- E. McCloskey, “Care of the elderly: preventing osteoporotic fractures in older people,” Practitioner, vol. 255, no. 1736, pp. 19–22, 2011.
- A. Sachdeva, B. E. Goeckeritz, and A. M. Oliver, “Symptomatic hypercalcemia in a patient with chronic tophaceous gout: a case report,” Cases Journal, vol. 1, no. 1, p. 72, 2008.
- B. M. Tang, G. D. Eslick, C. Nowson, C. Smith, and A. Bensoussan, “Use of calcium or calcium in combination with vitamin D supplementation to prevent fractures and bone loss in people aged 50 years and older: a meta-analysis,” Lancet, vol. 370, no. 9588, pp. 657–666, 2007.
- B. L. Riggs and L. J. Melton III, “The prevention and treatment of osteoporosis,” The New England Journal of Medicine, vol. 327, no. 9, pp. 620–627, 1992.
- Health Service Advisory Group, “Cohort 9 baseline public use file: data user's guide,” 2008, http://www.hosonline.org/surveys/hos/download/HOS_DUG_PUF_C9B.pdf.
- Health Service Advisory Group, “Cohort 10 baseline public use file: data user's guide,” 2008, http://www.hosonline.org/surveys/hos/download/HOS_DUG_PUF_C10B.pdf.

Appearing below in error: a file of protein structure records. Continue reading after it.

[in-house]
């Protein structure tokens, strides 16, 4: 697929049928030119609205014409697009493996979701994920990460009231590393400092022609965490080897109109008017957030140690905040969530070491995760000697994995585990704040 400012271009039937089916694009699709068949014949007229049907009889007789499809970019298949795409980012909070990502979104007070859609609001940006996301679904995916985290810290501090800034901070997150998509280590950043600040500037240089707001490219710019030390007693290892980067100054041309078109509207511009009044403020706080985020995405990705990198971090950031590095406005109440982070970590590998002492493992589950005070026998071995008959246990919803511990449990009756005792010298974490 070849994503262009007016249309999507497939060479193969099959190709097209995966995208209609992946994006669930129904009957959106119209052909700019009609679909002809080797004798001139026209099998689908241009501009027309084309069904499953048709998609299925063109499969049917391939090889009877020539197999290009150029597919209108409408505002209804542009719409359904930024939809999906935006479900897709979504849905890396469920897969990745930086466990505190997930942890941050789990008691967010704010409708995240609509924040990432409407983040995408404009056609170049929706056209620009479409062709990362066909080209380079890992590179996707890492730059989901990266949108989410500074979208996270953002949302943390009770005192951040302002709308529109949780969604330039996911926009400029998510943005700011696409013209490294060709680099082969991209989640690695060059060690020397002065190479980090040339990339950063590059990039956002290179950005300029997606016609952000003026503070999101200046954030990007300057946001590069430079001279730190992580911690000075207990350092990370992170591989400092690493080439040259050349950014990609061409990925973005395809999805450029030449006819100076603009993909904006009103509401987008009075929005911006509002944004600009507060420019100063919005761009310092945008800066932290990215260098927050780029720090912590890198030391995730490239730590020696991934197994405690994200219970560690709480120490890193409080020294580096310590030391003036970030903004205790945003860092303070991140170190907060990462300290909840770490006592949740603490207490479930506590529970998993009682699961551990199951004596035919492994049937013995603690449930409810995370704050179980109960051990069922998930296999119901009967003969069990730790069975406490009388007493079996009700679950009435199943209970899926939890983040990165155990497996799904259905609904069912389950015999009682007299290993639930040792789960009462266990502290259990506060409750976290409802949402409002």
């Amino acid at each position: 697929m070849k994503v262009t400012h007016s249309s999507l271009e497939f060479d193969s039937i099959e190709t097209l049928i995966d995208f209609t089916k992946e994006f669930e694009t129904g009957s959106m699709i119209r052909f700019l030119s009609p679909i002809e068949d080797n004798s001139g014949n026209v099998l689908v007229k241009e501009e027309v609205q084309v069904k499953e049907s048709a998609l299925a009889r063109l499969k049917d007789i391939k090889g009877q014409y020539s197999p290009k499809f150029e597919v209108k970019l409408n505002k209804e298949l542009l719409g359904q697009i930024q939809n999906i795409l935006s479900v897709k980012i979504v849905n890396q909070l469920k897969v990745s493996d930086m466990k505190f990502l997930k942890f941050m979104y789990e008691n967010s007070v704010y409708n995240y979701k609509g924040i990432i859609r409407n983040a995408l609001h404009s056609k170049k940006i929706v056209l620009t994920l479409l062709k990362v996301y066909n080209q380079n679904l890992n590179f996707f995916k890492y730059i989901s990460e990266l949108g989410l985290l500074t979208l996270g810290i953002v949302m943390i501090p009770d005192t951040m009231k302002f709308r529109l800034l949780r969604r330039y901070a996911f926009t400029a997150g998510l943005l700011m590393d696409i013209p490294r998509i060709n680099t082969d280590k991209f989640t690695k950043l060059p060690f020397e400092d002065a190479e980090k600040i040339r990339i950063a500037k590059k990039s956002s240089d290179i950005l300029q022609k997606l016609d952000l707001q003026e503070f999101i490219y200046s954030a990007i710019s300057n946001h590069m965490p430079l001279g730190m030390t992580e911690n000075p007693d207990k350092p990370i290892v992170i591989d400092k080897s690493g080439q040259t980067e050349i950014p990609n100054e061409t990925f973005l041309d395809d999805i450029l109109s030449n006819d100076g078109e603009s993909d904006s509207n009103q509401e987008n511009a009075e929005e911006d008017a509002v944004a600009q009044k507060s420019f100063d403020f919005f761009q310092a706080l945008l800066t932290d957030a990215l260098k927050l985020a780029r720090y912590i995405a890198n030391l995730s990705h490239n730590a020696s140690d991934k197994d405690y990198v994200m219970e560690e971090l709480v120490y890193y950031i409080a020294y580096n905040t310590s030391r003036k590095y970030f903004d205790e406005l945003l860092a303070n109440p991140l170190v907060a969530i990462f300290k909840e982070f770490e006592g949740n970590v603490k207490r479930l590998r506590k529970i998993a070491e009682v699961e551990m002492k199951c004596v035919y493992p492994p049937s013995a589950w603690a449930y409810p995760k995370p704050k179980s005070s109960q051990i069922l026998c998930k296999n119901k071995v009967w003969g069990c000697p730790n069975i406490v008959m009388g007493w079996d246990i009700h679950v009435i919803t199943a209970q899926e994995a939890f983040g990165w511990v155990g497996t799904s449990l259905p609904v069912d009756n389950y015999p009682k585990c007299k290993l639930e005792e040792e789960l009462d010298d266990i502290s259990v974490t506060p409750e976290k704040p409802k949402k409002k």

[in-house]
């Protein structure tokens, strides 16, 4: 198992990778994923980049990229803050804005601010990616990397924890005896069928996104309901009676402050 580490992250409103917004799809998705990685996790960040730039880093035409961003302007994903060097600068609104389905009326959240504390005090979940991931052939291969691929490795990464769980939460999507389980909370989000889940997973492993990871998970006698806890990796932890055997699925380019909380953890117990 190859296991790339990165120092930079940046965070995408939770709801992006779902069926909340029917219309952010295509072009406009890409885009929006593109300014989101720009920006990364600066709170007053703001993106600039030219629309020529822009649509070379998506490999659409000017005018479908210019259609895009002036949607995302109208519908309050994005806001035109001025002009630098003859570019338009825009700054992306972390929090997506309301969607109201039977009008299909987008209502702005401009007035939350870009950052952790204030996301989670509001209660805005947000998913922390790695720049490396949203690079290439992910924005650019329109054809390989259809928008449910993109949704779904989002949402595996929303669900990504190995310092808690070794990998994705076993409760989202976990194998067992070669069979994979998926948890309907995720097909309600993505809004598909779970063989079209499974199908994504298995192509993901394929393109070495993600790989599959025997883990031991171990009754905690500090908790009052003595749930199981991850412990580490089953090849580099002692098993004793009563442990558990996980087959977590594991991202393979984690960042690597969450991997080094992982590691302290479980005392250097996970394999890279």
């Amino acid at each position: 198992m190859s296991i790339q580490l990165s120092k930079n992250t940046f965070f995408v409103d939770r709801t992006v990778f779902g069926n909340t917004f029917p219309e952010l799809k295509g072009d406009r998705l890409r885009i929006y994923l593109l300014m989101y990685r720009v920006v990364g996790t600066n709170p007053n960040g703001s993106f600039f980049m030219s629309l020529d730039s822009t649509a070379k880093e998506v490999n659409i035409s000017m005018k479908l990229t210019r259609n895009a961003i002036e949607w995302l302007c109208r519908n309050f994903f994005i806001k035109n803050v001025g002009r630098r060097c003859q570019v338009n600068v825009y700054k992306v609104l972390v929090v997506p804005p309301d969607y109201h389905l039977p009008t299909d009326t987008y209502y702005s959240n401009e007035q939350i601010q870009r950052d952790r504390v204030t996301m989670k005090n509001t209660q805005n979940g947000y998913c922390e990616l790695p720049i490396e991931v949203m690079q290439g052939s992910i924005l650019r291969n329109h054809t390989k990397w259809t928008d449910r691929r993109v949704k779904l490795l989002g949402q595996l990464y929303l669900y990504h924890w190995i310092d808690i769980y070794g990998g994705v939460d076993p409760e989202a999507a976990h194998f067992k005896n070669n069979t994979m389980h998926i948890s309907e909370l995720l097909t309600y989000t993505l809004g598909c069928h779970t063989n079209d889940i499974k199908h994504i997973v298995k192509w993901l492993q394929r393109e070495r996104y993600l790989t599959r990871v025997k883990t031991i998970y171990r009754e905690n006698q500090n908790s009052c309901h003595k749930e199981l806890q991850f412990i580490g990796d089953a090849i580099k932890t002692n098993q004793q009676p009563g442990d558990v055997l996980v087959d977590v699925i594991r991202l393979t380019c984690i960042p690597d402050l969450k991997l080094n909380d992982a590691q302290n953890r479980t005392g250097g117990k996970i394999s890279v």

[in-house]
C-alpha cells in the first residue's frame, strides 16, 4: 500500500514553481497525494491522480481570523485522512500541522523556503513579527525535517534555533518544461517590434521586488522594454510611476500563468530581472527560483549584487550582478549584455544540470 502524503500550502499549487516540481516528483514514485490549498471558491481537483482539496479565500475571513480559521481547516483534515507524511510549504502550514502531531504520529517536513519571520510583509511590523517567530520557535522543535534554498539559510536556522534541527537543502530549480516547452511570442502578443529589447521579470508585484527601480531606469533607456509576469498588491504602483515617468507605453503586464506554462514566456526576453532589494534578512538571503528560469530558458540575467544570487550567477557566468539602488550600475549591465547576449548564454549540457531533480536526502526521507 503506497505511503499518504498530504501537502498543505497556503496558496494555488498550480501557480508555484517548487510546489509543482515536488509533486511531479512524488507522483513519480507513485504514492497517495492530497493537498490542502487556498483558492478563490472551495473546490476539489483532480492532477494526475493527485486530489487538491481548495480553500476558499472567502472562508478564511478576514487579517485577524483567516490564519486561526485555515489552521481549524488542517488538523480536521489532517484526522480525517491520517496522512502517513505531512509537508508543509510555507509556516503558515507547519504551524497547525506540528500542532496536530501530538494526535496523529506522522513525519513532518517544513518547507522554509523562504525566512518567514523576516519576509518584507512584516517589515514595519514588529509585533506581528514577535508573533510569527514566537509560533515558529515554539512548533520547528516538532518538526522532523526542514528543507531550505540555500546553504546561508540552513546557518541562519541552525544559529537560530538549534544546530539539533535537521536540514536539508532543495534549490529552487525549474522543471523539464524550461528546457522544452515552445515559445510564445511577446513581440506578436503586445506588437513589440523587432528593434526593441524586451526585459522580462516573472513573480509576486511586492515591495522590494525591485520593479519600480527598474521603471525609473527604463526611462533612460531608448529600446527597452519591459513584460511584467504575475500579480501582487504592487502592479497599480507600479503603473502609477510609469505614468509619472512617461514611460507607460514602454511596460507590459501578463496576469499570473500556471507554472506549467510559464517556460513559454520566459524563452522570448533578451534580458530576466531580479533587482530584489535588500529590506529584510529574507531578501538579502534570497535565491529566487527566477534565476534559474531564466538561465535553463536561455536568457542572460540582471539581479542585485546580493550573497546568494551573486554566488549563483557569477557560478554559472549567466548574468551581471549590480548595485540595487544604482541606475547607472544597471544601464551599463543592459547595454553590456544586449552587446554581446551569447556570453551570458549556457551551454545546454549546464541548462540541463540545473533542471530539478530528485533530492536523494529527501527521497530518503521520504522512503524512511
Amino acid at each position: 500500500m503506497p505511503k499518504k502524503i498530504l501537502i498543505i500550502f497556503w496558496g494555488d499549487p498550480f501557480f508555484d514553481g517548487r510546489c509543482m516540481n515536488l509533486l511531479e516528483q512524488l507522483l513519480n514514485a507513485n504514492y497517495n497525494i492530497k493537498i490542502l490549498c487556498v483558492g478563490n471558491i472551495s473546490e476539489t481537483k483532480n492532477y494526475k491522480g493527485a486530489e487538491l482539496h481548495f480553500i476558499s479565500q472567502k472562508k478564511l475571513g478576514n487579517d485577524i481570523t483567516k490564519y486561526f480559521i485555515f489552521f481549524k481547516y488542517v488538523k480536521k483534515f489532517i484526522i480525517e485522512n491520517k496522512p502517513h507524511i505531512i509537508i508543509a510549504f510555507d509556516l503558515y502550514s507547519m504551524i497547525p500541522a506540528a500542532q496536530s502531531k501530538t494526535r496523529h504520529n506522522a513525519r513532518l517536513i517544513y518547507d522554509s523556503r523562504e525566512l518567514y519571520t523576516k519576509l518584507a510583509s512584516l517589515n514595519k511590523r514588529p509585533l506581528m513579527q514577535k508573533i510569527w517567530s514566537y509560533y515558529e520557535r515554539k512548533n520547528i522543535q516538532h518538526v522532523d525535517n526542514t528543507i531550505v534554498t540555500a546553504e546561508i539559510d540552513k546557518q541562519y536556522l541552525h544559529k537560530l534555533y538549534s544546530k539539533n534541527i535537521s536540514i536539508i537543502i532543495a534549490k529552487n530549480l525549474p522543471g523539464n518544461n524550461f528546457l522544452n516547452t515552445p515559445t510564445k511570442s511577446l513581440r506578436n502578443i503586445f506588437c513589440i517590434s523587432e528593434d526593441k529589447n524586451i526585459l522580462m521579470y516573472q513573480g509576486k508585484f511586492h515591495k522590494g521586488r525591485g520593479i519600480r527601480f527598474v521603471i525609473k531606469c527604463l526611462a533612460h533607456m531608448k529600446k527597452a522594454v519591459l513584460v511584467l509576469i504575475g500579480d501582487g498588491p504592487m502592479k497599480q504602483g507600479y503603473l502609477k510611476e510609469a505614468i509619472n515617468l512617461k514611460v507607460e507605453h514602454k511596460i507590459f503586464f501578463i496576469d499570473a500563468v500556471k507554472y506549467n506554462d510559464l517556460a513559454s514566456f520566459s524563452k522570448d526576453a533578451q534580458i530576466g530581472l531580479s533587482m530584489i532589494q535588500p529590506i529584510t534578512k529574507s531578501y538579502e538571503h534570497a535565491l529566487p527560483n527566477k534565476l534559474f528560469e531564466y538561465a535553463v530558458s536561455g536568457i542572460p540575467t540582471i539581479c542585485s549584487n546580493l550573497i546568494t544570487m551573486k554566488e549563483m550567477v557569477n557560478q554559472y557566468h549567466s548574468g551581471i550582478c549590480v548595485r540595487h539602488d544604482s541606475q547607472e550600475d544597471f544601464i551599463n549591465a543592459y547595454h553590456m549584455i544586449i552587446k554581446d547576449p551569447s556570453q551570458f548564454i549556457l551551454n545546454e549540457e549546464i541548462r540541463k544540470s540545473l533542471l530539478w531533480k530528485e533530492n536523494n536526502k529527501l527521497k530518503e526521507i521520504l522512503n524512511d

- Health Service Advisory Group, “Cohort 11 baseline public use file: data user's guide,” 2009, http://www.hosonline.org/surveys/hos/download/HOS_DUG_PUF_C11B.pdf.
- Health Service Advisory Group, “Cohort 12 baseline public use file: data user's guide,” 2010, http://www.hosonline.org/surveys/hos/download/HOS_DUG_PUF_C12B.pdf.
- K. Asomaning, E. R. Bertone-Johnson, P. C. Nasca, F. Hooven, and P. S. Pekow, “The association between body mass index and osteoporosis in patients referred for a bone mineral density examination,” Journal of Women's Health, vol. 15, no. 9, pp. 1028–1034, 2006.
- J. M. Neuner, X. Zhang, R. Sparapani, P. W. Laud, and A. B. Nattinger, “Racial and socioeconomic disparities in bone density testing before and after hip fracture,” Journal of General Internal Medicine, vol. 22, no. 9, pp. 1239–1245, 2007.
- T. D. Denberg, B. A. Myers, C. T. Lin et al., “An outreach intervention increases bone densitometry testing in older women,” Journal of the American Geriatrics Society, vol. 57, no. 2, pp. 341–347, 2009.
- B. T. Levy, A. Hartz, G. Woodworth, Y. Xu, and S. Sinift, “Interventions to improving osteoporosis screening: an Iowa Research Network (IRENE) study,” Journal of the American Board of Family Medicine, vol. 22, no. 4, pp. 360–367, 2009.